Ax & Spear is a statement of intent, aggressive and malevolent. What’s interesting, though, is the way that such unrestrained brutality is not omnipresent. The following Beasts of Summation (Intro) is one of several passages that pepper the album with far more subtle flavour. If we stick with the House of Mythology, this is more Ulver than it is Zu. Not only is it a delight to listen to in its own right, it provides a marvellous intro into Out of Kilter. This track is one of a couple to feature the vocals of Andromeda Anarchia, which are quite frankly disturbing and scary in equal measure. Definitely not to my usual taste, but they fit the music incredibly well and I come dangerously close to enjoying them! The music, regardless of the vocals, is superb and it roars and growls even more greatly than Anarchia. This song is an absolute highlight of the album. It’s followed by Beasts of Summation (Outro), which works as well on this side of Out of Kilter as it did preceding it. For those wanting more, a full seven and a half minutes of Beasts of Summation can be found on Kilter’s award-winning debut EP.

Vandermeer is a joyful breath of fresh air after New Sun (which I guess is like a New Moon, as the track displays a complete absence of the warmth and comfort the sun might normally provide). Short, bright and breezy, it ends abruptly in a squall, and From the Caves of Quarum begins. Quite what is improvisation and what is structured is as blurred and inconsequential as the lengths of the tracks. There is as much enjoyment in the shorter pieces as there is in the longer ones. None out-stay their welcome, and all know when their time is done. Caves is almost five and a half minutes long, and the following Detention is less than a minute, and both say all they need to say, and are equally enjoyable.

Kafkanated is another favourite track of mine on the album, it’s playful jazz noir taken to all kinds of new levels (depths?), with a skittering doom drone scat. It’s quite magnificent, and although I love it, I’m always quite thankful for Pluto is Not Just Rock, which follows, another favourite, although it pulls in a completely different direction, being quite minimalist in sound and structure. The contrast of this with Kafkanated is delightful. Pluto is reminiscent of King Crimson improvisations (particularly Starless and Bible Black era), but while it evokes the same feel, Kilter never sound like Crimson. Pitiless Garment follows and provides a sense of growing menace, which explodes into outright threat as Mover’s Acid begins. This is another track where Anarchia provides her deranged vocals – and once again they are perfect for the mood and the song. Screeches and wails that I doubt I could bare outside the confines of Kilter, but which somehow delight within.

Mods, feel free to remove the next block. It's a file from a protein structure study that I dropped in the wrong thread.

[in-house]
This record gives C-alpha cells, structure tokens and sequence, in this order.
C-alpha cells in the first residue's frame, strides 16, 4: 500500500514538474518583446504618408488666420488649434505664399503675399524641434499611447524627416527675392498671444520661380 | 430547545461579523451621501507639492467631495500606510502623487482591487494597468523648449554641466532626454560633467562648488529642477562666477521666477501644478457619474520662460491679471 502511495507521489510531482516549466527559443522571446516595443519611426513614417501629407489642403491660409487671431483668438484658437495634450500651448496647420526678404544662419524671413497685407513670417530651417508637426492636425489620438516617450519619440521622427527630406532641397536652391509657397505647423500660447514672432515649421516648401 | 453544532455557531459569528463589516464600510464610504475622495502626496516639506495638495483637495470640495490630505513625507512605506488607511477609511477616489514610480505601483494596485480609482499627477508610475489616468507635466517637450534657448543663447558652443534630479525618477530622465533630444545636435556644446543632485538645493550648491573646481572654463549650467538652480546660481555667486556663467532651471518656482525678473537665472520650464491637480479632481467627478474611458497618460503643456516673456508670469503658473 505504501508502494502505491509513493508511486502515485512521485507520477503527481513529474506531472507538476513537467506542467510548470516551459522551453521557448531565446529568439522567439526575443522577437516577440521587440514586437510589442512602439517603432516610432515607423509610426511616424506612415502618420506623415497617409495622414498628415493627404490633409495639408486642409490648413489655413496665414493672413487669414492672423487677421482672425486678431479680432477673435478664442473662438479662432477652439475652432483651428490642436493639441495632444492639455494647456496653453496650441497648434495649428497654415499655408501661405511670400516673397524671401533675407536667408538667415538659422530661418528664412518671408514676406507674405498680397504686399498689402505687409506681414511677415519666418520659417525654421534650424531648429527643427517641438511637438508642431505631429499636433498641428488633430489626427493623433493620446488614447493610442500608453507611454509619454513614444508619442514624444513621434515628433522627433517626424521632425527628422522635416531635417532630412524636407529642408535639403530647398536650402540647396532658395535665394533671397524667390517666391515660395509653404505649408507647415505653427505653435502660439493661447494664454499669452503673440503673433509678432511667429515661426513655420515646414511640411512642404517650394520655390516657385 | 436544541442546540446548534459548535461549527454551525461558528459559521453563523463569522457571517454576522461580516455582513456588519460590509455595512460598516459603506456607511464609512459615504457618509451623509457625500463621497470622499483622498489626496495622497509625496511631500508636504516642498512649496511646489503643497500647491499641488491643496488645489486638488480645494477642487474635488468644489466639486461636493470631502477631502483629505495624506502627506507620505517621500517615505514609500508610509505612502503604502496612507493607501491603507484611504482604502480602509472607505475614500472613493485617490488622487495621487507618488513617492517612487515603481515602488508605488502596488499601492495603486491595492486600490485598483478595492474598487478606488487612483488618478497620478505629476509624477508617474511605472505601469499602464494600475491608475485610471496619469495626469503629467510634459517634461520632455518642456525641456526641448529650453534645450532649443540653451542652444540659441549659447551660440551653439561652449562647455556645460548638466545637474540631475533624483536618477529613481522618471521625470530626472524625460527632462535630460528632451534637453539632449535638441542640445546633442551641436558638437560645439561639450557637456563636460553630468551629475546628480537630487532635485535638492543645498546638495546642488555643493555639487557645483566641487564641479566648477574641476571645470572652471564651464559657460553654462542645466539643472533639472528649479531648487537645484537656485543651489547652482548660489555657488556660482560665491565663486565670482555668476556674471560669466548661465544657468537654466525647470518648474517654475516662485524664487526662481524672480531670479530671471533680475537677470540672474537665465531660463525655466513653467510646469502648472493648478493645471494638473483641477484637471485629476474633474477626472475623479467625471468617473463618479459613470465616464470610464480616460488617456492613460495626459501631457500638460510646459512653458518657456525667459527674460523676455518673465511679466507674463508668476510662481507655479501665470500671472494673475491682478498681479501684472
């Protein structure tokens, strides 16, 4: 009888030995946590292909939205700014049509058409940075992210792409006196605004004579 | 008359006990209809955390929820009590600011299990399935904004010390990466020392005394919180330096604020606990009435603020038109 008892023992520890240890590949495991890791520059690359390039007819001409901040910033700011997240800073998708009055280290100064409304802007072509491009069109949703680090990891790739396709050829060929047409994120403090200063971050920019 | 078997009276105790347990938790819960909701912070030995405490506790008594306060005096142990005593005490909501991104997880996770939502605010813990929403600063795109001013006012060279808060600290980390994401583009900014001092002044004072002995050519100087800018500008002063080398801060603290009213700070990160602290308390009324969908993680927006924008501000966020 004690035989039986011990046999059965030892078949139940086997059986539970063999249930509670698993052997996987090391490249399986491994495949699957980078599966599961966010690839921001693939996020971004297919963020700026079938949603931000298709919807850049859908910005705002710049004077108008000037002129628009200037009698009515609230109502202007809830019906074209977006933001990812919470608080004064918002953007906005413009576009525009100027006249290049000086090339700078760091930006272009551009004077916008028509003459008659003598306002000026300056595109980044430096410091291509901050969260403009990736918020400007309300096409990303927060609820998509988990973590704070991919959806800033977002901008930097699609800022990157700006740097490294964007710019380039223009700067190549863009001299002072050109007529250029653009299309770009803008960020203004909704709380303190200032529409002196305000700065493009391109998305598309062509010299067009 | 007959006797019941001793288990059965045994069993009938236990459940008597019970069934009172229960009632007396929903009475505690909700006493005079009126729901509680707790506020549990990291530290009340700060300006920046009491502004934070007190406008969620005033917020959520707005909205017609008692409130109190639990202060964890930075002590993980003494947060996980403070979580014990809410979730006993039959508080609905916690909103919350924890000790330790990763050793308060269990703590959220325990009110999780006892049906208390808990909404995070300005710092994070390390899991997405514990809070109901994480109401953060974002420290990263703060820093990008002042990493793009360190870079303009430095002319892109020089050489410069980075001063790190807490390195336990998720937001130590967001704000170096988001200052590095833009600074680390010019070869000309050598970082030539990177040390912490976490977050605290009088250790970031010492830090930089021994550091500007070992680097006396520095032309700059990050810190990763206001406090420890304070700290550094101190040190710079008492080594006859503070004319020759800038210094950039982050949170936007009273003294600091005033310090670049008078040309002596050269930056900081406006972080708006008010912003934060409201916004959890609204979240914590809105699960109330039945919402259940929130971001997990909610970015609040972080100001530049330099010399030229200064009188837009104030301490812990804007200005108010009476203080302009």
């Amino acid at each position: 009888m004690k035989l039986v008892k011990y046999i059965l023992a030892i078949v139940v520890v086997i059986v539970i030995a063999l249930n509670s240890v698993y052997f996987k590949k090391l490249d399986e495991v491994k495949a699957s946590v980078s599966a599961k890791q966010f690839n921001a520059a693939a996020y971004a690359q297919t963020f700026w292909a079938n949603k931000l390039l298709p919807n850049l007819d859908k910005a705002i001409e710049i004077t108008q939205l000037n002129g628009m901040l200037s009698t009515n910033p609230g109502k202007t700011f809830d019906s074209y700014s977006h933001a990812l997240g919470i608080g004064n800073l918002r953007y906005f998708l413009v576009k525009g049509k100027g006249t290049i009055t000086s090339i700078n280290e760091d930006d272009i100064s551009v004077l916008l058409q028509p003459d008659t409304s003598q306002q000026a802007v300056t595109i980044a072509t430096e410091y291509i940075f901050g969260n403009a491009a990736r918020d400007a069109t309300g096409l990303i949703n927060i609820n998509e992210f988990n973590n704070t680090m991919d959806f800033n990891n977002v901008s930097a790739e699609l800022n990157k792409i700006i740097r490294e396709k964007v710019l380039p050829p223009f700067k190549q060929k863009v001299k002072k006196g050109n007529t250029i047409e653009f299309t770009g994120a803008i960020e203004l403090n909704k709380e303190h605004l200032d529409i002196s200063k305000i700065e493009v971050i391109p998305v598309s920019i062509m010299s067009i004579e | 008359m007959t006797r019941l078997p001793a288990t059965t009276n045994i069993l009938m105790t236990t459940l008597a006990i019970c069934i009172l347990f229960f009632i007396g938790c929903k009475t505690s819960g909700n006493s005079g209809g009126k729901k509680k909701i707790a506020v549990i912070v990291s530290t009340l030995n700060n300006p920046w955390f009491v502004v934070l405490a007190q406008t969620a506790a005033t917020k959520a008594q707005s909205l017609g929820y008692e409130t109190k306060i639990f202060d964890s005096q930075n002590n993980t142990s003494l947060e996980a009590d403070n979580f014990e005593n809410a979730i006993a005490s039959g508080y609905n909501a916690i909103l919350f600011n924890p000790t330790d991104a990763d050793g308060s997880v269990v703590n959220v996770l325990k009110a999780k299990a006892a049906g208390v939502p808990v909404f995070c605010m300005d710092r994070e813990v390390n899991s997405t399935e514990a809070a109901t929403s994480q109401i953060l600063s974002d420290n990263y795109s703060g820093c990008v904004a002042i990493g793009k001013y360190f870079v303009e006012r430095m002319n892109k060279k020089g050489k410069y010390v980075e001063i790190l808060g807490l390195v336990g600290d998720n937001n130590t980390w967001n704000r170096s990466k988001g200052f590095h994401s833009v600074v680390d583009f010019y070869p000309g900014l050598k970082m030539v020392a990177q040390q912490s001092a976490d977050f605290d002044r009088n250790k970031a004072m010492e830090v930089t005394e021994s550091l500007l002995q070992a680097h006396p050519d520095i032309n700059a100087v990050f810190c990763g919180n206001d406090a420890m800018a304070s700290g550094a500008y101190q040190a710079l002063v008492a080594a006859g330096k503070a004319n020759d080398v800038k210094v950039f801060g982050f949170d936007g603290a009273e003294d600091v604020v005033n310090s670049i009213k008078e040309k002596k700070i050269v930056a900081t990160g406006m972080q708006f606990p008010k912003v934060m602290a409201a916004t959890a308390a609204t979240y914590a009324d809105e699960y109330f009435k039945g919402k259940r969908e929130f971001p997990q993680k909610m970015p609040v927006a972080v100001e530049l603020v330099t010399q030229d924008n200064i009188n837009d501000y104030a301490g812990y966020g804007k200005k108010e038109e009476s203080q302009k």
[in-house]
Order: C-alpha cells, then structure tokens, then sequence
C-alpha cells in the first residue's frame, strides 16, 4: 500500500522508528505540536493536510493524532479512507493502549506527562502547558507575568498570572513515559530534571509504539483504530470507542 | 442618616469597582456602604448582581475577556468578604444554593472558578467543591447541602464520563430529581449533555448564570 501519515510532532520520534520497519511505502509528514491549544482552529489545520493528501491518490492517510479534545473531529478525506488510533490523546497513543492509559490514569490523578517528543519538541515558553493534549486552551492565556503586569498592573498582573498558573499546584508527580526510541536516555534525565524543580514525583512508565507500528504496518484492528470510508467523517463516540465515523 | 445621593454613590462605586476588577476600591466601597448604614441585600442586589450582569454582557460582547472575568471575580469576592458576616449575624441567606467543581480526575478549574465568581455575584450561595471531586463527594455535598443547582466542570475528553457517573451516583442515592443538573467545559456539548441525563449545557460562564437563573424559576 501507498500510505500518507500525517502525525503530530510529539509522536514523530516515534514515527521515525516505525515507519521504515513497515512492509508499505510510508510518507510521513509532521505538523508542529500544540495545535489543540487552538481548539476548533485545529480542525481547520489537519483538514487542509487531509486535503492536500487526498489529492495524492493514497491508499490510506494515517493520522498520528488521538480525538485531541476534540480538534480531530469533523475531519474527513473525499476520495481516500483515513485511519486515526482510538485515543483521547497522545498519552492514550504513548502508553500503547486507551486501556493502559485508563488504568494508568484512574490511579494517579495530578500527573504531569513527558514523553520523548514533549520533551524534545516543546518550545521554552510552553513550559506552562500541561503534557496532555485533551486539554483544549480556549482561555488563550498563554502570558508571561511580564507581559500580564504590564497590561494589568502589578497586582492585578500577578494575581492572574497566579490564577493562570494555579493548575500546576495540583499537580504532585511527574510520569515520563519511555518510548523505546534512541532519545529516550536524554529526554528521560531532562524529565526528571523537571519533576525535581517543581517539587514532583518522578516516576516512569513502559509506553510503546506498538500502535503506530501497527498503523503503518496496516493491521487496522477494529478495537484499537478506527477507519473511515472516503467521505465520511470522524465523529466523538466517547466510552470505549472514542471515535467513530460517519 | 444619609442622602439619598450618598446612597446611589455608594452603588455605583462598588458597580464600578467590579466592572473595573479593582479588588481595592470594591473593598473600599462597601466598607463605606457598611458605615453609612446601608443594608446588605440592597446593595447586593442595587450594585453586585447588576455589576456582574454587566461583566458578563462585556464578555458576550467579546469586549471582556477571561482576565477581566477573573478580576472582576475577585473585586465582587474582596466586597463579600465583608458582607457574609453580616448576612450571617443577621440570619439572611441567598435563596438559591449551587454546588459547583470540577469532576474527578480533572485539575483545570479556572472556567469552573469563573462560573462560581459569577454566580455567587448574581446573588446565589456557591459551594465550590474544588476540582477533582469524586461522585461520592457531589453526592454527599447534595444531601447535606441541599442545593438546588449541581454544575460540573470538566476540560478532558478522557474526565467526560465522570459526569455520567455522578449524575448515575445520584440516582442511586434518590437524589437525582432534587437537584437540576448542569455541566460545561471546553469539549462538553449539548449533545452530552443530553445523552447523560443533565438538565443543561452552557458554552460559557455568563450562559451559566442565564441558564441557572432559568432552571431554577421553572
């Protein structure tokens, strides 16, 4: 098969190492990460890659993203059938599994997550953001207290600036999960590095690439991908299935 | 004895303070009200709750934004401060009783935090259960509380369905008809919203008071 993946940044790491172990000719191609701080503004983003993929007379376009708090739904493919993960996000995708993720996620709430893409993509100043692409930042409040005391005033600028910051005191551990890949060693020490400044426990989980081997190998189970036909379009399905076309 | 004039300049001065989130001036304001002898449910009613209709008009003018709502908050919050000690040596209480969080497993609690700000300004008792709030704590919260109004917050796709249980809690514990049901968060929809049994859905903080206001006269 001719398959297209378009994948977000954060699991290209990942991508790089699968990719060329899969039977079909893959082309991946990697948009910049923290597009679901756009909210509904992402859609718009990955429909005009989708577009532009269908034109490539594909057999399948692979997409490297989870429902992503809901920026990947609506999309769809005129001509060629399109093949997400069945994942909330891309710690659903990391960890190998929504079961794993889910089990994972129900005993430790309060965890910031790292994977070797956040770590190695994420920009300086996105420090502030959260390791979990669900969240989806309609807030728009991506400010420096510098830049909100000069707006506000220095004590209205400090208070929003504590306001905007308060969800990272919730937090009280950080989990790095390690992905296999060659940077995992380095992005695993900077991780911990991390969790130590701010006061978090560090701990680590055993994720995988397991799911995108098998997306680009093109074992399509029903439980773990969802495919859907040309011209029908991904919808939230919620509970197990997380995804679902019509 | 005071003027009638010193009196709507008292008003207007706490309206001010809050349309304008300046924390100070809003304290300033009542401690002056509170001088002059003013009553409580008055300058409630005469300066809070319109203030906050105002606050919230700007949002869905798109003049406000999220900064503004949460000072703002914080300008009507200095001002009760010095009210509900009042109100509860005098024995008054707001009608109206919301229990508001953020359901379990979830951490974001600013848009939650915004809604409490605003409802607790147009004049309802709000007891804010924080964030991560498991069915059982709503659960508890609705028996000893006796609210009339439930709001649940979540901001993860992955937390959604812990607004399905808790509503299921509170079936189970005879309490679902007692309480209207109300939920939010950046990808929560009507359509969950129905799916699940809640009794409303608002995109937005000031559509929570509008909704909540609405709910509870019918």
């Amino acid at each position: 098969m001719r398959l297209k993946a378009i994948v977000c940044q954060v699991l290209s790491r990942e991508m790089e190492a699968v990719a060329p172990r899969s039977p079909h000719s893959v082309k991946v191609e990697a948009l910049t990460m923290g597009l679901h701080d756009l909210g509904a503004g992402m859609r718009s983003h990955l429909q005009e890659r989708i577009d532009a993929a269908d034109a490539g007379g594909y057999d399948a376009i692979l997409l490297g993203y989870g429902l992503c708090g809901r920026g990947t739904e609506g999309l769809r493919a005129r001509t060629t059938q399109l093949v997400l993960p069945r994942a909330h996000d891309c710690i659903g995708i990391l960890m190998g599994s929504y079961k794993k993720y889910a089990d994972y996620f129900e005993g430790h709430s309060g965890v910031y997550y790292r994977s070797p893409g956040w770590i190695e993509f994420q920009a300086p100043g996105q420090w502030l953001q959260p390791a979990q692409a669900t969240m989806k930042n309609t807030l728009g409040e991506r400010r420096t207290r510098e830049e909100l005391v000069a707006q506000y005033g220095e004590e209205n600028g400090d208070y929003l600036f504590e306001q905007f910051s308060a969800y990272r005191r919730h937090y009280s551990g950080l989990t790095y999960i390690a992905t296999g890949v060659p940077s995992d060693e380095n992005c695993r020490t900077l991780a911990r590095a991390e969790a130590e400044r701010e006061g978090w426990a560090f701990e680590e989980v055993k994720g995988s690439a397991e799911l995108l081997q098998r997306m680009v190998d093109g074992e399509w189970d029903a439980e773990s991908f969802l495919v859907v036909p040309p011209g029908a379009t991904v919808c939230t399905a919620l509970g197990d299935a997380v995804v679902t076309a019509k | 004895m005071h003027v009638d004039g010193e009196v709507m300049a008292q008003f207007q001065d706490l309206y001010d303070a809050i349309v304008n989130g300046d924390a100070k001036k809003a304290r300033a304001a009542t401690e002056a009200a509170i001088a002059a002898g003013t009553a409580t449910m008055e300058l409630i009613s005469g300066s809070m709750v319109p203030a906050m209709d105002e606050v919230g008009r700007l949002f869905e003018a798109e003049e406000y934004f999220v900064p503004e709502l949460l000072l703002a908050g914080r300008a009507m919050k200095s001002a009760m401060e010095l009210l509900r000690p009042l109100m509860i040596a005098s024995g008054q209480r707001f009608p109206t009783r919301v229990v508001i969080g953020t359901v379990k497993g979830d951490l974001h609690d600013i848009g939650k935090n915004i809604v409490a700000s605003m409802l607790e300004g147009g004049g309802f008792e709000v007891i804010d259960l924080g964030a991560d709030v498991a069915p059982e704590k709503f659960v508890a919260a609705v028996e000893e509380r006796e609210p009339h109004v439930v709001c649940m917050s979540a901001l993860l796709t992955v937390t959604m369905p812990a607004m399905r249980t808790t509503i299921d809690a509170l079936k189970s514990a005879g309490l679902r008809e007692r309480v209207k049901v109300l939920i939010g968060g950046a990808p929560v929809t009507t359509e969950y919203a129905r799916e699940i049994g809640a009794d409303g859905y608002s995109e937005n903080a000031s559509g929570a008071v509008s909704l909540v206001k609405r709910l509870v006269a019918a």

After a brief excursion into what comes close to normality with Behind Your Door, the album provides another banger with final track Spherical Bastards, which I suspect may have originally been intended to be the title track, as that is how the album that was presented to me for review was titled. The beginnings belie the malignancy of the track. After two minutes or so, the sole guitar of the album (from Per Nilsson of Meshuggah) appears in incendiary fashion. The track spirals out in a loose fashion, before finally disintegrating. And if you listen to the album on repeat, you’ll appreciate just how spherical these bastards are. The album loops back on itself in quite spectacular fashion. If I don’t feel like playing the album on repeat, I’ll often start with Beasts of Summation (Intro) and play through to Ax & Spear. That actually makes for a more logical sequence, perhaps, but I’m not sure a band called Kilter would ever wish to be logical.

Axiom is an off-kilter succession of musical experiments and improvisations. It is brutal and it is beautiful, often at the same times. It’s not always an easy listen, but it’s always an enjoyable one. It makes the unlistenable not only listenable but thoroughly engaging. It’s genuinely alarming and gloriously absorbing. The music of Kilter is powerful and expressive in a way that blows away what most bands labelled “power trios” are creating today. Harsh, heavy and hellish, and downright addictive, Kilter’s cross-genre eclecticism may be too much for some listeners, but if you’re feeling adventurous, I urge you to give this a go!

01. Ax & Spear (4:04)
02. Beasts Of Summation [Intro] (1:35)
03. Out Of Kilter (6:12)
04. Beasts Of Summation [Outro] (1:17)
05. New Sun (1:34)
06. Vandermeer (1:22)
07. From the Caves Of Quarum (5:23)
08. Detention (0:48)
09. Kafkanated (3:18)
10. Pluto Is Not Just Rock (4:51)